It’s not only the beginning of the winter-to-spring sport crossover season, but it’s also tax season. Let’s try to shoehorn in something else important during a super busy time of the year, right?
The deadline to get your taxes in is a postmark date of Monday, April 15. In some special cases, you can file an extension. Life does happen. But I recommend to get yours filed as soon as you can so it’s over with and maybe you will get a return faster (if eligible.)
There are a few different routes you can take on tax preparation. Let’s walk through them.
First, you can do them yourself. Bravo to you if this is the way you go.
Another free option is to check out a local university’s school of business or their accountancy program. Just like in sports, those future accounting professionals need practice too.
As an undergrad, I went to my school’s accounting program to have my taxes prepared and I sent them off. Mine at that time were super simple. I only had on-campus jobs and I lived in that state. Often there are thresholds you need to be under to set up an appointment, but it was the best use of a free Saturday morning to have a big item checked off my list. It’s worth looking into.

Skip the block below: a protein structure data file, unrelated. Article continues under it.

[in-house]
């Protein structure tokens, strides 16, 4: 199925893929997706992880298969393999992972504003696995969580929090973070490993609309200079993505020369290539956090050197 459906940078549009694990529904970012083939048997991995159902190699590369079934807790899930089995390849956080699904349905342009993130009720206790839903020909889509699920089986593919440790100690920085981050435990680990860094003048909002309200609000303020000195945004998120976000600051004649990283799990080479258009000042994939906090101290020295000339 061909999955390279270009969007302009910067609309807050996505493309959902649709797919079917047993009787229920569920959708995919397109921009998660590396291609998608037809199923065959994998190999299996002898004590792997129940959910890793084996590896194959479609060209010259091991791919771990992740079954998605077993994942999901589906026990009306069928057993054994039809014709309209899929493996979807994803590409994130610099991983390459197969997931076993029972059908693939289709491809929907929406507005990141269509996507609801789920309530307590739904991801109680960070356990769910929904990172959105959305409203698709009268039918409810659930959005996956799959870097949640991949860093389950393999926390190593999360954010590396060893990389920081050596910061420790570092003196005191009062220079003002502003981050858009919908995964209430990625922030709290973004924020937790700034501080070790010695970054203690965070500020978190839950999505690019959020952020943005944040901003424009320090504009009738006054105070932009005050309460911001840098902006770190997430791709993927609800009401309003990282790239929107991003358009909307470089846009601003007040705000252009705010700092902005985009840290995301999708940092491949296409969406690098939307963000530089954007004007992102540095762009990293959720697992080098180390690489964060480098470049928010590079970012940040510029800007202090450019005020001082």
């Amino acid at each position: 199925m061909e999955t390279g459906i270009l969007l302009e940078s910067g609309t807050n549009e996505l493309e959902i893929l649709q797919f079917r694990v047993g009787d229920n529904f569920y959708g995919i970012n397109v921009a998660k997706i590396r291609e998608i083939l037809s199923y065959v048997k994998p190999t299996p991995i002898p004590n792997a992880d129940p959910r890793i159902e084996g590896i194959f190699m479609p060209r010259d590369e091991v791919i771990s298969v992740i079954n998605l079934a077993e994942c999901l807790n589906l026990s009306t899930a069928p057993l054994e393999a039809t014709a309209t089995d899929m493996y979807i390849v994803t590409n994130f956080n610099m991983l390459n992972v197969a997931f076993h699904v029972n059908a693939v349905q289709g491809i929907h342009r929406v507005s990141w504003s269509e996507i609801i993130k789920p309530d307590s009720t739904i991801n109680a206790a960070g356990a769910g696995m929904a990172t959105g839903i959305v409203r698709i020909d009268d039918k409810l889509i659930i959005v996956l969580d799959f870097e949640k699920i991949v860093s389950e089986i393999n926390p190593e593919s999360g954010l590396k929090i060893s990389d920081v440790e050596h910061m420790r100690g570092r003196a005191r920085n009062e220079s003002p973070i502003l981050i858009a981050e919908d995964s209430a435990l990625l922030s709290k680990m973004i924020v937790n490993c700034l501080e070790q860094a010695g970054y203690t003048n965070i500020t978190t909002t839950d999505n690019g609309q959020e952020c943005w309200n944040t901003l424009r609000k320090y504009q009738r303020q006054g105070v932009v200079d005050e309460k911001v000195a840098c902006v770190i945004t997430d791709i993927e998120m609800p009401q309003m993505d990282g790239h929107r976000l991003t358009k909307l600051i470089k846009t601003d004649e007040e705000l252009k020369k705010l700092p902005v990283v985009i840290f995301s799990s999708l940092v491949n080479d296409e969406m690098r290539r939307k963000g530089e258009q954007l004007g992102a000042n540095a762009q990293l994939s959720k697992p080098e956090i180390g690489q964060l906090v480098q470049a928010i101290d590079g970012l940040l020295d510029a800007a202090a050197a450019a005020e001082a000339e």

Now, we get into the paid options.
When I went to grad school, I started having to file in multiple states. As an athletics communications graduate assistant for a school in Washington, D.C., I jumped at working events of all levels for staffs in Northern Virginia and Maryland. At the time I was only thinking of getting experience, networking and the paycheck.
Then it came time to file my taxes. It was super daunting to receive so many W-2 (D.C., Virginia, Maryland and Missouri) and I knew myself well enough to pay an expert to prepare my taxes for me. I didn’t (and still don’t) want to even entertain the idea of completing this task myself. I now choose to use a local family business of accountants to put mine in order.
There are national companies like H&R Block, Jackson Hewitt, TurboTax and the like as an option as well. Here is a great article from NerdWallet comparing various tax preparation companies.
I am not an expert in the tax preparation field. Please choose the best route for you and your finances. When you meet with your prep person, don’t be afraid to ask them questions. Maybe you have something coming down the line for 2019 and you want to be ready for it this time next year. Ask about what you can do to get ahead on a payment plan.
Keep an eye on your snail mail. Start collecting those W-2’s, health insurance and student loan forms, as well as anything that is specific to your finances.
I hope this helps ease the stress of this season.